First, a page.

The fifth rule coincides somewhat with the Trump Lesson of the Week. Trump said that in business, it’s important to get alone with everyone. The rule says to play well with others. I think he’s stealing my material!
No matter where the suggestion came from, it’s good advice. It would have been especially good advice for Melissa to heed, but she wasn’t interested in that. Her whole team wanted her gone. She couldn’t get along with anybody. Trump even cited that fact just before firing her. Sometimes the “villains” of the show have made it a few weeks based on the actions of others. Melissa didn’t make it past Episode 1.
Sixth is to focus on the long term. Let me just say this: HA! Well, okay, that isn’t all I’m going to say. But Melissa certainly did not have in mind any thought of going further. Or if she did, she simply had no idea how to go about it. Here’s a hint: Annoying your entire team is not a good way to stick around for a good long while.
Seventh is the new rule to understand the challenge. While Kristi took her team in the direction of focusing on non-members, the guys went for the people who were already in the gym. Since they were extremely close, it’s hard to say one was better than the other, though I tend to think a combined effort would have been best. But no matter what, Melissa showed that she did not understand the challenge at all.
The idea was to get the most money from selling their particular class. But Melissa was complaining that she is Hispanic, as were most of the gym members, and therefore she knew what they would pay and what would upset them. The main point she kept making, from what I could tell in her ranting and raving, was that people would be pissed after the class. In the real business world, that would be an issue. But here, it’s a one-time shot. Yes, this conflicts somewhat with thinking for the long term, but in this case the point of the challenge had to take precedence. Melissa refused to comprehend that.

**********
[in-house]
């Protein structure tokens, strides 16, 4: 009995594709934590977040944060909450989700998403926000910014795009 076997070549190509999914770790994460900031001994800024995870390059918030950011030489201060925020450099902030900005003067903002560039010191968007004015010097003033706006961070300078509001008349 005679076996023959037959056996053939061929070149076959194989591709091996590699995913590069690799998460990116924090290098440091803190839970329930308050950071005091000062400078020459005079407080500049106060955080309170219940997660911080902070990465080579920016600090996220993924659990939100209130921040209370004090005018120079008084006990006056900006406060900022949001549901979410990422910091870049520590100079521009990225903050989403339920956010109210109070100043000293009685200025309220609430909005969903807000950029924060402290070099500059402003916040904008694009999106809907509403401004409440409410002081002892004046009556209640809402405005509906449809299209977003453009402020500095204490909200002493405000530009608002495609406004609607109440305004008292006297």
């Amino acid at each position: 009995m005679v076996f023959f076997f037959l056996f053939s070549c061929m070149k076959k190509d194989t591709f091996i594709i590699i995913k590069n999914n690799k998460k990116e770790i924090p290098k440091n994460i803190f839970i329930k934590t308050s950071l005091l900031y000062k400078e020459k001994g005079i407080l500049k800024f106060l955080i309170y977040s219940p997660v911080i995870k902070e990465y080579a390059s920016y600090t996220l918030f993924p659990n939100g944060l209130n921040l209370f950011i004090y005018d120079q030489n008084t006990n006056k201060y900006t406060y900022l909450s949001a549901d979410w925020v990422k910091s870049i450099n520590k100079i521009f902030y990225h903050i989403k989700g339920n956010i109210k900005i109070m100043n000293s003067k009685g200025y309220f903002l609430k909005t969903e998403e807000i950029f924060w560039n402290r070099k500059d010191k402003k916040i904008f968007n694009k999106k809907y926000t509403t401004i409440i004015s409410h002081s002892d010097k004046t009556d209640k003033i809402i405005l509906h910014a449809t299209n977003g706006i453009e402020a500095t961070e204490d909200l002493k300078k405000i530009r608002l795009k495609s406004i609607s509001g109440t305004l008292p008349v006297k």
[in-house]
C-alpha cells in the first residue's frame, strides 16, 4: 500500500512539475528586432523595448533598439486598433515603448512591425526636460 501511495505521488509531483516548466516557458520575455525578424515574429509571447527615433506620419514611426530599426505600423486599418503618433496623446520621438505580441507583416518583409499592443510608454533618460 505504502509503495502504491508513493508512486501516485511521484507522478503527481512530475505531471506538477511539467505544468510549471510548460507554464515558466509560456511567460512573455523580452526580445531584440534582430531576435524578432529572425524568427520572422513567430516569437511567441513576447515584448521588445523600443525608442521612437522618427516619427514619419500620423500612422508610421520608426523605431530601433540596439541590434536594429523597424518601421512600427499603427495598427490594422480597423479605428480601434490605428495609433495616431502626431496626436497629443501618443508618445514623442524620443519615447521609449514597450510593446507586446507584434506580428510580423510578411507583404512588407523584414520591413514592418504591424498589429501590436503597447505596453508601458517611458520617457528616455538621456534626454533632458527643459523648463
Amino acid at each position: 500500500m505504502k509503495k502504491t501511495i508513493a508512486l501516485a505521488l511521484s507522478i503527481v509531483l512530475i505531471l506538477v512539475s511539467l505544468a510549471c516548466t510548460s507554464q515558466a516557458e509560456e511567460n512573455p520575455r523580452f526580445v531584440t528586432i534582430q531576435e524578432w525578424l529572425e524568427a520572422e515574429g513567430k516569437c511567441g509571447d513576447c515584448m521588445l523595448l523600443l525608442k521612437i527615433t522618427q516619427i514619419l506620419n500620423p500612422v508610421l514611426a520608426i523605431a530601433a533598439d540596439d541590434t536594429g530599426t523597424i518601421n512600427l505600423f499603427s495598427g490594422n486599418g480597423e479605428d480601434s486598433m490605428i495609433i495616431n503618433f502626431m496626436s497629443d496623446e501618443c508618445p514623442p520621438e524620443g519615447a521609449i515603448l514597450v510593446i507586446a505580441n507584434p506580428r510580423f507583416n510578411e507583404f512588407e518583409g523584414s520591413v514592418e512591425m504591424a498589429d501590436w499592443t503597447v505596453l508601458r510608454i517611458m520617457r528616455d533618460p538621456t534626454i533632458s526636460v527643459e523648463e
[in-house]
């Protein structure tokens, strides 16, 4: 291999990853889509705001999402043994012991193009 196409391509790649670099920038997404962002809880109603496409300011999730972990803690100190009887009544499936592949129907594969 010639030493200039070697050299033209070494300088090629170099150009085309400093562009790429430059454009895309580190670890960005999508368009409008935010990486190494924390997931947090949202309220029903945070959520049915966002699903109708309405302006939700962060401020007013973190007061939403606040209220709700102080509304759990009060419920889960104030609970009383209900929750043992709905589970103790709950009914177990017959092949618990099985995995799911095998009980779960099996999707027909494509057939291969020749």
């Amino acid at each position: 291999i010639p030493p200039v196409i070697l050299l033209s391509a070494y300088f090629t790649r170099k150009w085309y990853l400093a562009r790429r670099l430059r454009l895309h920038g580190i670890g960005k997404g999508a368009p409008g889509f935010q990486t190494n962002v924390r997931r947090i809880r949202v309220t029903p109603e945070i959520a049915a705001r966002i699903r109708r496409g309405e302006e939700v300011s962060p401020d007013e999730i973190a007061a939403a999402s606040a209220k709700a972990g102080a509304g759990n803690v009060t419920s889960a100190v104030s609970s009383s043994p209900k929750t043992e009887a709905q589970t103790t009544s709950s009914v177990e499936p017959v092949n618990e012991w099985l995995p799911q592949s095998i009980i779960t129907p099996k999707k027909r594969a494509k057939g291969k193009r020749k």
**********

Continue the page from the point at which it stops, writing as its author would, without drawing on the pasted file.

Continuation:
The eighth rule says to be creative, but not insane. Unfortunately, the whole women’s team rather lacked creativity, since the best thing they could come up with for advertising was flyers. Woohoo, nobody has ever done flyers before! That surely impressed Trump! But seriously, once again Melissa criticized but didn’t appear to have a better idea.
Ninth is to not be one-dimensional. Melissa, however, showed no dimensions as far as being a good businessperson. A good whiner, yes, but once again, that isn’t what Trump is looking for.
Finally we have the tenth rule, which says to use common sense. I don’t know where to begin with Melissa. Many of the things we’ve already mentioned also fall into the category of common sense. For example, her extreme negativity certainly was not just noticed by her cohorts, but likely by potential customers as well. Since they lost by a very slim margin, Alla and Kristi were right to suggest that if Melissa had been more of a team player, they might have won.
Another example was her claim that all women hate her – while Carolyn was sitting in the room and part of the decision-making process! How much common sense do you need to not say something that stupid? Apparently, more than Melissa had. The list goes on, but we won’t.
Because by now we’ve already addressed the reasons Melissa was fired. Melissa could not – or would not – get along with her own teammates. She blamed this failure on everybody but herself. In addition, she failed to understand the point of the task, failed to take on any sort of leadership role – but was ready and willing to criticize those who did – and tried to scheme and plot. Doing all of these things and being unable to interact in any sort of positive way with others fully explains why Melissa lost.
If you haven’t already, be sure to check out our Apprentice 4 Episode 1 recap:
David Bloomberg is the Editor of RealityNewsOnline and can be reached at RNO@pobox.com.